Red-light camera ban gets green light from committee

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DENVER -- A group of Colorado police chiefs and a number of people in wheelchairs couldn't stop a bipartisan proposal to ban red light cameras across the state, which lawmakers voted out of committee Monday afternoon.

"We should be about safety, we shouldn't be about revenue," said the bill's sponsor, Sen. Scott Renfroe, R-Greeley. "These cameras are about revenue."

Renfroe, who is running for Congress, has sponsored the proposal twice before, but only now does the bill have solid bipartisan support, with Democrats who favor the legislation touching on privacy concerns.

"Red light and speeding cameras diminish the civil liberties of Coloradans," said Sen. Lucia Guzman, D-Denver, who is co-sponsoring Renfroe's bill. "We all have a constitutional right to address an accuser, even if the accusation is a traffic violation."

While the bill seems broadly popular with the public, law enforcement and the Colorado Municipal League strongly oppose the state stepping in and telling cities they can no longer use red light camera technology, which they argue has reduced traffic accidents.

"Again and again when I'm out talking to people, I'm told that people have changed their behavior because of the presence of these cameras," Aurora Police Chief Daniel Oates told the Senate Transportation Committee.

Chief Michelle Tovrea of Cherry Hills Village told FOX31 Denver that her community hasn't seen a fatal traffic accident at the intersection of University and Belleview since installing its only red light camera there.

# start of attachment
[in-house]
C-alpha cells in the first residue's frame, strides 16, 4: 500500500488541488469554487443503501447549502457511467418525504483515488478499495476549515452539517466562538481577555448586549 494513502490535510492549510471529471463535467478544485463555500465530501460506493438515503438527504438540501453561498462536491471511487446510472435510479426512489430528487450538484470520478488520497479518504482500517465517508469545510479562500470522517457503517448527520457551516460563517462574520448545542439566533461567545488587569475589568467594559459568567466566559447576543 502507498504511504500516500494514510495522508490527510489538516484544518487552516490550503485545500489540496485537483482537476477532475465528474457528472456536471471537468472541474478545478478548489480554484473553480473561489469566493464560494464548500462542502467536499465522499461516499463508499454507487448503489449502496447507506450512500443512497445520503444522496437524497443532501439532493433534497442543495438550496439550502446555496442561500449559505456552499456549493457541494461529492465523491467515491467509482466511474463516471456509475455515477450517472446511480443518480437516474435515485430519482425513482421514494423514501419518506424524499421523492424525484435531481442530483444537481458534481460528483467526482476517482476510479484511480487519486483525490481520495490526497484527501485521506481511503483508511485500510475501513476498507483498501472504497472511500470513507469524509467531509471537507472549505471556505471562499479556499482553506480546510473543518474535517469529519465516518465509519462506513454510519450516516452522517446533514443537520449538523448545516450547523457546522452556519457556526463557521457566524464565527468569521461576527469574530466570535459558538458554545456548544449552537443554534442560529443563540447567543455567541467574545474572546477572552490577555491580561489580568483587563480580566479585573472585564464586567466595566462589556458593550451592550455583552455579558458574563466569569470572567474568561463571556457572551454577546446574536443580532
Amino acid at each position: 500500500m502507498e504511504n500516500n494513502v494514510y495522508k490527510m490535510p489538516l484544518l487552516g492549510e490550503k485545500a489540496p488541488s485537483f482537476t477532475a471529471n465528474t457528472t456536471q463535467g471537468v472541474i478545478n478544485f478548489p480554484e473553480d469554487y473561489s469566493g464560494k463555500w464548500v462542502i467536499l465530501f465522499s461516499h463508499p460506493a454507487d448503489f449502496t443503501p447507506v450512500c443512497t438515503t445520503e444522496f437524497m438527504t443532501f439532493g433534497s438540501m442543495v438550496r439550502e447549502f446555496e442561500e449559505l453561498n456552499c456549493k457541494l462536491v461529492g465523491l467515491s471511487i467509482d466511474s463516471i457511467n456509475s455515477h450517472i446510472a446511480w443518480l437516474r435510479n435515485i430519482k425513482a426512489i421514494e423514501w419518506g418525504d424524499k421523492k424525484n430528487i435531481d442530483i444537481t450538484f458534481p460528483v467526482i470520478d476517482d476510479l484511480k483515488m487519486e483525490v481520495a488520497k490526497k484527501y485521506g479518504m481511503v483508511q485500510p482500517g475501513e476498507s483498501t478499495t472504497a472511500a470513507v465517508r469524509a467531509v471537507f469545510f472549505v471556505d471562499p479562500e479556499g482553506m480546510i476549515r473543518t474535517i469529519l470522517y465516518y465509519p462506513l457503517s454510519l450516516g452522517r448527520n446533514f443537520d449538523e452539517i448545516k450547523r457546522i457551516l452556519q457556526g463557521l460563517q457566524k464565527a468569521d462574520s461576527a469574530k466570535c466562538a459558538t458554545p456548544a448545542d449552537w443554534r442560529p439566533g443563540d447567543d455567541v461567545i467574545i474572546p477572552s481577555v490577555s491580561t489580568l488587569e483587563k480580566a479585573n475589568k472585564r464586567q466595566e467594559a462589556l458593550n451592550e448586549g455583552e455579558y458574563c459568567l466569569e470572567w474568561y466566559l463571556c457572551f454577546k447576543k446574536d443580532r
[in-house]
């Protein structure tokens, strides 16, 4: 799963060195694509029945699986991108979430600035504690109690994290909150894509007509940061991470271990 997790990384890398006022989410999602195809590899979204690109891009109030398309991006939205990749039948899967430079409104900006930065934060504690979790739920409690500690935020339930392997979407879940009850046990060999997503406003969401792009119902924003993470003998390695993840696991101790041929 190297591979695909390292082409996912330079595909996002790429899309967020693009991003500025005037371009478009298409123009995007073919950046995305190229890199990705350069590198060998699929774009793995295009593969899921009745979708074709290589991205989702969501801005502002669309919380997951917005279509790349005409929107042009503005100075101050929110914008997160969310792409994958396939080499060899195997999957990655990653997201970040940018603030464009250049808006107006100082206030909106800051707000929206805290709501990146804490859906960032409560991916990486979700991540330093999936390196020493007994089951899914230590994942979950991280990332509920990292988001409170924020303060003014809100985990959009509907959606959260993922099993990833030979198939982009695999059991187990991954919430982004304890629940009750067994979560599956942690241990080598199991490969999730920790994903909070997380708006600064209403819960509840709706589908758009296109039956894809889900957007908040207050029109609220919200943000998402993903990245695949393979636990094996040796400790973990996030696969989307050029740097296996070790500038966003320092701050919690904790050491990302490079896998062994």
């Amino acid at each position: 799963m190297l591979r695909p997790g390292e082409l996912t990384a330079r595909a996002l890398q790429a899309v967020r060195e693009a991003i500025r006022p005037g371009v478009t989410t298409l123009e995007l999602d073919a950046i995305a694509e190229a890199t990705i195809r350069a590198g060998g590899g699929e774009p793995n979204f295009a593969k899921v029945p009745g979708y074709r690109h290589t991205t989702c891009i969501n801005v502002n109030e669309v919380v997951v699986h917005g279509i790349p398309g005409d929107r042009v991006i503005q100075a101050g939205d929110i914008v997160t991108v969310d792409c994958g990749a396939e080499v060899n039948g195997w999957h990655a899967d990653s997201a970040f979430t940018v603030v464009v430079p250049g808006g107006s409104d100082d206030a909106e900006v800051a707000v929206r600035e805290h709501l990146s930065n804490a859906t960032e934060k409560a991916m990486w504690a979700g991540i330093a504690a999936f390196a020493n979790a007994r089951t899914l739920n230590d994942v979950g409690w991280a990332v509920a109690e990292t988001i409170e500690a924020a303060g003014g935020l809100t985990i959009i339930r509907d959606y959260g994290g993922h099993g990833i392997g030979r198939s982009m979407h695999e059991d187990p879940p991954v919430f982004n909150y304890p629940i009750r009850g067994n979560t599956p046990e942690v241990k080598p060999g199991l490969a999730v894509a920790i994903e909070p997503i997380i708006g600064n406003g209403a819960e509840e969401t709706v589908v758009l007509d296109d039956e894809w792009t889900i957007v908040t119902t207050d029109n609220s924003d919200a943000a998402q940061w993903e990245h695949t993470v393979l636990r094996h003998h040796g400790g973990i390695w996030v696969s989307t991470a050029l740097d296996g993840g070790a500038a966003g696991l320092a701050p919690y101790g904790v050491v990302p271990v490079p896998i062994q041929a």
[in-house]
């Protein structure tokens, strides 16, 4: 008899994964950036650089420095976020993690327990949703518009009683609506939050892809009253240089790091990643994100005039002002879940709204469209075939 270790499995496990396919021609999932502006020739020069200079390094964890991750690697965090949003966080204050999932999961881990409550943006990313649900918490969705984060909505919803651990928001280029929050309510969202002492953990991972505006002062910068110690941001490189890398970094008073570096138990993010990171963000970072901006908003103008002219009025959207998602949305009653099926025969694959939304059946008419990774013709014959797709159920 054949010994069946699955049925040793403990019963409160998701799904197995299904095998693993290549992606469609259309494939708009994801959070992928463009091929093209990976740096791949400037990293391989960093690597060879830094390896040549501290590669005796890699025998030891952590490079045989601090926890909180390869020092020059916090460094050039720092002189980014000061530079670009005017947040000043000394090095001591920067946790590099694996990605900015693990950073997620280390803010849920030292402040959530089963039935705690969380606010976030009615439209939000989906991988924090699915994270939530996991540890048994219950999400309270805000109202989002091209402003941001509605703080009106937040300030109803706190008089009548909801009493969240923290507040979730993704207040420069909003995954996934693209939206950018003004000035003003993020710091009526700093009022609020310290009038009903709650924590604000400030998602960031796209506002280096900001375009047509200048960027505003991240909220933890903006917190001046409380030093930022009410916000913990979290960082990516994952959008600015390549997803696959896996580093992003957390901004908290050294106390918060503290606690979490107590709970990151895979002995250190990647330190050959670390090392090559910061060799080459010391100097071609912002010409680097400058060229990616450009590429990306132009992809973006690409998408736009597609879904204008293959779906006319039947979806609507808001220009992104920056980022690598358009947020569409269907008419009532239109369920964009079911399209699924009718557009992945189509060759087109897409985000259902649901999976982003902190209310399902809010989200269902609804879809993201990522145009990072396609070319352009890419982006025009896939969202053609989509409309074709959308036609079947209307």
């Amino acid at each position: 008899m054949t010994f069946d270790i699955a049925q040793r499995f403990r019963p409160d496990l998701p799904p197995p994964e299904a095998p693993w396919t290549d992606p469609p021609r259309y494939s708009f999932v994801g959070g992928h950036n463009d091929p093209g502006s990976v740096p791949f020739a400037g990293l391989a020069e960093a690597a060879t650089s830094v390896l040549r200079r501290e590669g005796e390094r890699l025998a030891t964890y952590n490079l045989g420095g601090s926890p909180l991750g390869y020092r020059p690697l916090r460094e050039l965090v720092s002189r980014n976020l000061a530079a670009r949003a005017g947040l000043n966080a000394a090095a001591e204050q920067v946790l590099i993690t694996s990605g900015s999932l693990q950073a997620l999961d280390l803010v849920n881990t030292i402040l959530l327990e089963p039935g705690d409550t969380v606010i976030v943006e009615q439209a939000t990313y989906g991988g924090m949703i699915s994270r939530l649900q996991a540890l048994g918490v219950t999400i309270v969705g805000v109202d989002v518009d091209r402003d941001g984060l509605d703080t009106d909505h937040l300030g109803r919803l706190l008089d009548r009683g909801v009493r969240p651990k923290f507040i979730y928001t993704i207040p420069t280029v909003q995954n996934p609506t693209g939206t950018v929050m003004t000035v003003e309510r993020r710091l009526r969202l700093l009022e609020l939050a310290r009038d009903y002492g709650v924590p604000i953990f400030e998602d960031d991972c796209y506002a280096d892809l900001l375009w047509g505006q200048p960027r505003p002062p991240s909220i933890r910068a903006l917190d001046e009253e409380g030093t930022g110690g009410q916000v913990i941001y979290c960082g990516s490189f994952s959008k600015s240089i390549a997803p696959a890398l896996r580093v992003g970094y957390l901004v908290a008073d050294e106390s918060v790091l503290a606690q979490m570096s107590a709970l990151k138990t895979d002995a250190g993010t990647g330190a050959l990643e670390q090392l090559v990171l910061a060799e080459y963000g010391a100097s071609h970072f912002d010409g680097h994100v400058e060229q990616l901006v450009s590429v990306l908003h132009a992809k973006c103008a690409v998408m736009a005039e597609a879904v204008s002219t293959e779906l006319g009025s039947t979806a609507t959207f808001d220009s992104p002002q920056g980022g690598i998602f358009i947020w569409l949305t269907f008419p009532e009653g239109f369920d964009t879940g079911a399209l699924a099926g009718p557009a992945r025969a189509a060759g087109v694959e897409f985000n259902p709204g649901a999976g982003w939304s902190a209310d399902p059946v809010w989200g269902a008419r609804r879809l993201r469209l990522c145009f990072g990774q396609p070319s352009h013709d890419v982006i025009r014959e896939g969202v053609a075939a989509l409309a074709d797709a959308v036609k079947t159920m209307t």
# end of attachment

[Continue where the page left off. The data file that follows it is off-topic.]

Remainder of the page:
"Traffic accidents have gone down," she said.

Renfroe, who dismissed much of the research showing a public safety impact that's been underwritten by red light camera companies or the cities the use them, said that lengthening yellow lights would improve public safety without denying drivers their due process.

"Red light cameras take a picture, but they don't tell a story," he said. "People have a story and they should have a right to confront their accuser, that due process that's constitutionally given to our citizens. You don't have that with a red light camera ticket."

In Aurora, for example, just three percent of drivers who get tickets from red light cameras contest their tickets; of those, 23 percent are dismissed, Oates testified.

Julie Farrar, one of three handicapped people who showed up in wheelchairs to testify Monday, argued that the cameras help protect pedestrians and should be kept.

"Please remember we are talking about people: cyclists, people in wheelchairs, children, people with visual impairments, seniors, versus people in cars that weigh several thousand pounds getting caught on camera breaking the law," she said.

If the proposal becomes law, Colorado would be the 10th state in the country to ban red light cameras.